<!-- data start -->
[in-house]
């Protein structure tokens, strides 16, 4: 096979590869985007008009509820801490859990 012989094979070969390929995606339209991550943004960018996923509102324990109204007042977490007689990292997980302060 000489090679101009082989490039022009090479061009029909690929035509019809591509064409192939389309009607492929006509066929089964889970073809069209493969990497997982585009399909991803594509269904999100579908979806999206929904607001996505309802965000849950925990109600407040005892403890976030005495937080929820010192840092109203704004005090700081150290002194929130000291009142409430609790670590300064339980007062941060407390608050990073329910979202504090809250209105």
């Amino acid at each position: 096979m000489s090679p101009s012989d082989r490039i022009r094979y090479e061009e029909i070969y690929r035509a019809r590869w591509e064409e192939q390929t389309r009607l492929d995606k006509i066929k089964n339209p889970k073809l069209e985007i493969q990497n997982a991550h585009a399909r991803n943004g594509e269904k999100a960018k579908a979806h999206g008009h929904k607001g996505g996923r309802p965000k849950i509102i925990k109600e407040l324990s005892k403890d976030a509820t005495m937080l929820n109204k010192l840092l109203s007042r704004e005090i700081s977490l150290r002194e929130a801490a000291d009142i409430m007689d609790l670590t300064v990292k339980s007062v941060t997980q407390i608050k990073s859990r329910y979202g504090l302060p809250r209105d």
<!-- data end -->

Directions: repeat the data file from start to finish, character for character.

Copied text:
[in-house]
């Protein structure tokens, strides 16, 4: 096979590869985007008009509820801490859990 012989094979070969390929995606339209991550943004960018996923509102324990109204007042977490007689990292997980302060 000489090679101009082989490039022009090479061009029909690929035509019809591509064409192939389309009607492929006509066929089964889970073809069209493969990497997982585009399909991803594509269904999100579908979806999206929904607001996505309802965000849950925990109600407040005892403890976030005495937080929820010192840092109203704004005090700081150290002194929130000291009142409430609790670590300064339980007062941060407390608050990073329910979202504090809250209105």
């Amino acid at each position: 096979m000489s090679p101009s012989d082989r490039i022009r094979y090479e061009e029909i070969y690929r035509a019809r590869w591509e064409e192939q390929t389309r009607l492929d995606k006509i066929k089964n339209p889970k073809l069209e985007i493969q990497n997982a991550h585009a399909r991803n943004g594509e269904k999100a960018k579908a979806h999206g008009h929904k607001g996505g996923r309802p965000k849950i509102i925990k109600e407040l324990s005892k403890d976030a509820t005495m937080l929820n109204k010192l840092l109203s007042r704004e005090i700081s977490l150290r002194e929130a801490a000291d009142i409430m007689d609790l670590t300064v990292k339980s007062v941060t997980q407390i608050k990073s859990r329910y979202g504090l302060p809250r209105d």